A top education in quality and taste doesn't have to cost a cent, says Stanley Marcus, the man who has written "the" book on the subject.
Rock Creek Park in the fall, the Phillips Collection, the Freer and National Gallery and the Textile Museun -- "I never come to Washington without stopping there" -- and quality merchandise departments at Washington's best stores are great training grounds, says Marcus.
"This city is surfeited with visual riches."
Marcus, chairman emeritus of Neiman-Marcus, believes that stores have forfeited their crucial role of education, but says that men and women interested in quality should simply seek out the best in every store and examine workmanship and design, even if prices are far beyond what they can afford.
"The sotres may not like it much," concedes Marcus with a wry smile, "but you should do it just the same." In the long run, he says, the stores will benefit from better educated customers. "The eye is educable. Good taste is not an inherited characteristic."
Quality, says Marcus, who is in town to autograph his new book, "Quest for the Best," is not confined to high price.
:"You should buy the best of what you can afford, not the poorest of what you can't," he says, suggesting that the purchase of the best beaver coat beats buying the poorest mink at the same price. "From the best quality you will get the most satisfaction, the longest wear and the enjoyment of knowing it is the best without having to apologize for it."
And, as he says in his book, there's always snob appeal -- for those to whom that matters -- in owning the best of anything.
Marcus, who is no longer Minding the Store (his first book), says that while big stores may have improved mass taste by giving the public free exposure to a wide range of good items, he chastizes those same stores for offering items that are less than the best.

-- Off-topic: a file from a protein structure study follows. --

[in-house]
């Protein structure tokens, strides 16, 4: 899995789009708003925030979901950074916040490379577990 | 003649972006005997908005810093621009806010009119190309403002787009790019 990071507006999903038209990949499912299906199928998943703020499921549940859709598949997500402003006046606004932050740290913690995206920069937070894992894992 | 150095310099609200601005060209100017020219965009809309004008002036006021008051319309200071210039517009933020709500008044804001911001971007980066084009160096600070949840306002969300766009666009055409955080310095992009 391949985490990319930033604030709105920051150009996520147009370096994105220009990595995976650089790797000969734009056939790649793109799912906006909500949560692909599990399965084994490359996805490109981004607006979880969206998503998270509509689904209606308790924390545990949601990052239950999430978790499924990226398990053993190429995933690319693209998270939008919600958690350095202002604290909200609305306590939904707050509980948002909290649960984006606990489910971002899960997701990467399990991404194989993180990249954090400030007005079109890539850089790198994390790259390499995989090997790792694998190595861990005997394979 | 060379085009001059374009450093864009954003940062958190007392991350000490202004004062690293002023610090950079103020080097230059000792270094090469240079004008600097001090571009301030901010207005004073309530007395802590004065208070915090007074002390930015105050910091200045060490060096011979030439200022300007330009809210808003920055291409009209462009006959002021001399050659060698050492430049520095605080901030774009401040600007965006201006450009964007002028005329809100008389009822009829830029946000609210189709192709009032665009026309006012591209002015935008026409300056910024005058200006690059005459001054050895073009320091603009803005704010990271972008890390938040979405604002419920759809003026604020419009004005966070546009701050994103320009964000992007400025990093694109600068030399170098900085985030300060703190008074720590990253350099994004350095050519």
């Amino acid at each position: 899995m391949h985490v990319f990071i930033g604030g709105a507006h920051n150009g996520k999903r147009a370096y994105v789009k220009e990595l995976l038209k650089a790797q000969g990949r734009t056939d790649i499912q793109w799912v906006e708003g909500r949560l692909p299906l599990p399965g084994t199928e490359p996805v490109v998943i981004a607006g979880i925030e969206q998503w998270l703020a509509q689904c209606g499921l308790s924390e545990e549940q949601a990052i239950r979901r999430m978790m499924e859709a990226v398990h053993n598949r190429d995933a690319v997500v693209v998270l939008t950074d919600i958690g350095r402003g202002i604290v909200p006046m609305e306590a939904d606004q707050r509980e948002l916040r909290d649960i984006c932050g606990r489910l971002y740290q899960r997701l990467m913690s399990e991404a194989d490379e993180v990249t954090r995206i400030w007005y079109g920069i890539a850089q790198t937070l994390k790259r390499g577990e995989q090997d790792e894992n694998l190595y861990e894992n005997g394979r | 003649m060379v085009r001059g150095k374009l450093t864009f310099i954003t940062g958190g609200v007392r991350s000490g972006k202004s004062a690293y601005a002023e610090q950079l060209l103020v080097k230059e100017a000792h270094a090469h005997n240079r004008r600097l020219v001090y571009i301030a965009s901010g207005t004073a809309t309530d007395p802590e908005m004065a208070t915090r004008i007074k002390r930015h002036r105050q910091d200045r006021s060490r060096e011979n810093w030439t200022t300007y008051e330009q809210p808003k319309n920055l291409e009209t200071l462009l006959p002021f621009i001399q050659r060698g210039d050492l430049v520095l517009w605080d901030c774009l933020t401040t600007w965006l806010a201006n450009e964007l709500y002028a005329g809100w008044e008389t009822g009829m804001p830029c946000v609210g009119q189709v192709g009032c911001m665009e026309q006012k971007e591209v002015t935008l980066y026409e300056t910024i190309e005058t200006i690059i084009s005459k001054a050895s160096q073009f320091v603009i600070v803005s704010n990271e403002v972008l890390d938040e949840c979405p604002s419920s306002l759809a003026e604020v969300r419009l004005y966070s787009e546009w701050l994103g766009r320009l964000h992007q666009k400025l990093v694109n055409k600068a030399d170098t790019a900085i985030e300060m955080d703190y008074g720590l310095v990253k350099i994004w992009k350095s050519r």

Some items advertised in catalogues, he points out, may be chosen simply because the manufacturer has offered to help pay for the ads (or catalogue). And some items may land on a shelf with the help of subtle bribery, such as a gift to the buyer.
Marcus prefers shopping at small specialty stores like I. Magnin, Saks Fifth Avenue and Neiman's, of course, but points out that those stores are now owned by major conglomerates and thus more apt to have management too far removed from the merchandise and the customer. He cites the London-based retail chain Marks and Spencer as the store making the most serious effort to maintain quality control.
Whatever, here are some of Marcus' suggestions for sorting out the best:
Always compare similar items of different prices for workmanship, fit and fabric. Make sure, for example, that seams are finished rather than pinked, that pockets are appropriately deep.
Always check color and fabric by the light of day.
When buying rugs, get on the floor and check the rug both front and back. Compare rugs to see which has more knots (more is better) and the best quality of fringe (also a sign of good workmanship).
Remember designer labels are no guarantee of quality, since labels are often spun off onto items that do not meet the same critical tests of the designer's original line.
Nurture the critical eye with visits to museums and to top speciality stores. Also train the eye by going on house tours and by reading trade journals such as Women's Wear Daily.
Marcus' own "best things list" includes: automatic watches (not digitals), Kobe beef, Levis, Sara Lee pound cake, Montecristo cigars, Bassetts Irish-coffee ice cream, Oxxford suits, the Water Pik, The New Yorker magazine, pecan rice, Saul Steinberg, the Concorde, Bang and Olufsen hi-fi equipment, Texas pink grapefruit, Evian water, Galanos dresses, the "MacNeil/Lehrer Report" and New England fall foliage.
His list of "less than the best" is shorter and includes: hotel art boutiques, bourbon, imitation furs, instant coffee, seven-day luxury cruises, retail advertising, frilled tuxedo shirts and teased hair.